4) Having got the "description" of that path, you can vary your end point and adjust the mathematics/formulae as needed.

    How's that? Have I understood what you've said?
  14. Sep 4, 2009 #13
    Could someone please confirm if my above summary is ok?
  15. Sep 4, 2009 #14


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    Yeah a lot of it I would agree with. Though I would reiterate that the principles are still grounded in physics. There are many problems where you still need to input some sort of external reasoning into solving them like you do here. For example, let's say I have a valley between two hills and I place a boulder at some height less than the peaks between the hills. What is the speed of the boulder 2 m lower when it reaches the side of a hill that does not face the valley? Well, a naive answer would be that you find the change in potential energy associated with 2 m and convert it into kinetic energy and solve for the velocity. The correct answer is that the boulder can never travel to a side of either hill that does not face the valley since it does not have enough total energy to overcome the crests. This is the kind of thinking that you have to inject into the same kind of problems here with Fermat's principle.

    As for the third and fourth point, you could combine the two. That is, you can directly solve for an arbitrary point x. The solved path will require certain constraints on x that restrict it to the stationary path. For example, in Snell's Law, you solve for a two-dimensional path and in the end we define the refracted angle in terms of the incident angle. A path of motion would normally be defined as a function of time and so on. So you can solve for the correct arbitrary path, you are not restricted in saying I have the source at A and observe at B solve for the path. Ok, now I move the observation to point B' and solve. Ok now I move... You do not need to do this as an explicit procedure, it can be solved in one go.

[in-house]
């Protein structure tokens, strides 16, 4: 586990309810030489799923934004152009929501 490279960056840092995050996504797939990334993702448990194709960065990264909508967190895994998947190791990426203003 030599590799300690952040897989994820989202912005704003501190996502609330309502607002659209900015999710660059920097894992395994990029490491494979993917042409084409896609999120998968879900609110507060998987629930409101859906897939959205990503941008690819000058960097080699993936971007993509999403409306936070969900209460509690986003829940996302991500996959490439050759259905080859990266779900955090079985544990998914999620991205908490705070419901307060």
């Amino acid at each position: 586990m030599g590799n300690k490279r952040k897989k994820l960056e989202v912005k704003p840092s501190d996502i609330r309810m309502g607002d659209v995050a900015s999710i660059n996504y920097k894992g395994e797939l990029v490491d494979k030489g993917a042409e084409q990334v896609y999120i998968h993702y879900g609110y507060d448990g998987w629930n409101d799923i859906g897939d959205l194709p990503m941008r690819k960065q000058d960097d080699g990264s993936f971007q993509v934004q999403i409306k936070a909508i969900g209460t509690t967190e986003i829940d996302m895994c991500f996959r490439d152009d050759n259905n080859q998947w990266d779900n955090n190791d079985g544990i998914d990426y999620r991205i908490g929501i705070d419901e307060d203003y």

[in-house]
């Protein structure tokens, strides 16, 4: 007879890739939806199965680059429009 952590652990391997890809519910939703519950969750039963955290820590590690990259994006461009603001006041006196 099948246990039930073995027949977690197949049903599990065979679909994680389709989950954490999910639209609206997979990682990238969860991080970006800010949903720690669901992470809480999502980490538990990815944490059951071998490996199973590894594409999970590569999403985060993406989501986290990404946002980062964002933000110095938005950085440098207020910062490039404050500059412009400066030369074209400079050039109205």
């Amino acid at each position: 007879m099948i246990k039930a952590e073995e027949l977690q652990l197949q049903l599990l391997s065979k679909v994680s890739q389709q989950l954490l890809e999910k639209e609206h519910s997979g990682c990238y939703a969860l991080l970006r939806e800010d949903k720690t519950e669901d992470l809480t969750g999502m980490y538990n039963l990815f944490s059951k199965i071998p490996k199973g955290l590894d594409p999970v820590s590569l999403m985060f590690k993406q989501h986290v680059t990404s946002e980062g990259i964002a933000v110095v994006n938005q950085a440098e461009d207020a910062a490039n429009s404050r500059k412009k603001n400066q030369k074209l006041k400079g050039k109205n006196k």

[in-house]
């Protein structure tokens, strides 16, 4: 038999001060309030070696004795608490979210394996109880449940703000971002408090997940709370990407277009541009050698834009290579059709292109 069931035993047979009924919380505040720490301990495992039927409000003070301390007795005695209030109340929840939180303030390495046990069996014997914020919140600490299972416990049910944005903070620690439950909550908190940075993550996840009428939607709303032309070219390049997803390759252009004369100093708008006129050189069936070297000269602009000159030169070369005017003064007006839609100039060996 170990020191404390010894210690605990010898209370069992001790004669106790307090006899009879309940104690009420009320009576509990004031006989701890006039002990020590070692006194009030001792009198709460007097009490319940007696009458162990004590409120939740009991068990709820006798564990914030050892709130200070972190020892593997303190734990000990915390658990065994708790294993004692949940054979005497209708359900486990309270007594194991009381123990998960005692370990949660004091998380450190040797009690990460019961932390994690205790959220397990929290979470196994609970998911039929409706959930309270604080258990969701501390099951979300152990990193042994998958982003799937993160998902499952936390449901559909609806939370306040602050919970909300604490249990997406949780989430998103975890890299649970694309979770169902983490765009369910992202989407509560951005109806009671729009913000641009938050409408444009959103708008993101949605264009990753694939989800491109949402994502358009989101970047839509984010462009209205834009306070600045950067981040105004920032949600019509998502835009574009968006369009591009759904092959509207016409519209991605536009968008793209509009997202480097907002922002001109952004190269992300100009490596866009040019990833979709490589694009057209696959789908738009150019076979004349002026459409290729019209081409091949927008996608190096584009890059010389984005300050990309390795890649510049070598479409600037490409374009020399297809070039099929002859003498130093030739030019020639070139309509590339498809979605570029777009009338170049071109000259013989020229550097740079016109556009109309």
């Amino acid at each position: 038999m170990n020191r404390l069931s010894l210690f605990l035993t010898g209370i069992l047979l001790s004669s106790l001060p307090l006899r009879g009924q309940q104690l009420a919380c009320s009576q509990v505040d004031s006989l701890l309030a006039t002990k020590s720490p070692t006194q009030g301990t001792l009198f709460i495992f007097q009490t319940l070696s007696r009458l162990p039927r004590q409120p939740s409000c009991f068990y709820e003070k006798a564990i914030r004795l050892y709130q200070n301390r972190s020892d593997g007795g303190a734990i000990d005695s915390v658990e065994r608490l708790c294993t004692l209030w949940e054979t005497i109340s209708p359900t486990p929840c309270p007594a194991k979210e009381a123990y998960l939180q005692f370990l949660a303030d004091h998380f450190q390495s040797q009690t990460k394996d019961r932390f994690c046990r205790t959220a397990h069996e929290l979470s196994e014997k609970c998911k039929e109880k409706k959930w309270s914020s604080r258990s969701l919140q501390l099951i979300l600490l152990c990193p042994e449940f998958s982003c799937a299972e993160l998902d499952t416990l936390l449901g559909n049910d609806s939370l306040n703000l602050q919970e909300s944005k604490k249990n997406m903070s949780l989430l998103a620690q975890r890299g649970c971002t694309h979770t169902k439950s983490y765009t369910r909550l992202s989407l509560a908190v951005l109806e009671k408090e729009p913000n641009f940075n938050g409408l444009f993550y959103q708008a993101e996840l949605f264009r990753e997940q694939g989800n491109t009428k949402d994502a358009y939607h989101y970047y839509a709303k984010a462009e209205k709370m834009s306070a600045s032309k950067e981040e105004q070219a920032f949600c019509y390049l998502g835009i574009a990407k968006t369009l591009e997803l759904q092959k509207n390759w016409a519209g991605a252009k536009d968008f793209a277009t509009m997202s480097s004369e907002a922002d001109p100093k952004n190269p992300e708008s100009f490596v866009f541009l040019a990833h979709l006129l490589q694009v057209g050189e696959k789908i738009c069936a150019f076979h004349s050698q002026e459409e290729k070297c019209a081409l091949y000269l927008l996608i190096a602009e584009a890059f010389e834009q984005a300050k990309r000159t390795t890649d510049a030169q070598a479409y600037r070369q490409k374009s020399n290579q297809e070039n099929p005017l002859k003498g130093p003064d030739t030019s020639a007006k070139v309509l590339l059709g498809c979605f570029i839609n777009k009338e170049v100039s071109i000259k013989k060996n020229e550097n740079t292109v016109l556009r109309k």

16. Sep 4, 2009 #15
    Great. I am still not too happy with it, but getting better.
  17. Sep 4, 2009 #16
    I always thought that "least" (or stationary) action type concepts or principles were kind of intuitively friendly when we consider that generally, we usually expect things to "move" or progress from one state to another with a natural economy. It makes sense that a physical system would tend to take the least (or most efficient) path through a space of its possible configurations. I guess it's a matter of personal perspective. I'm kind of lazy and I expect nature to be like me :-)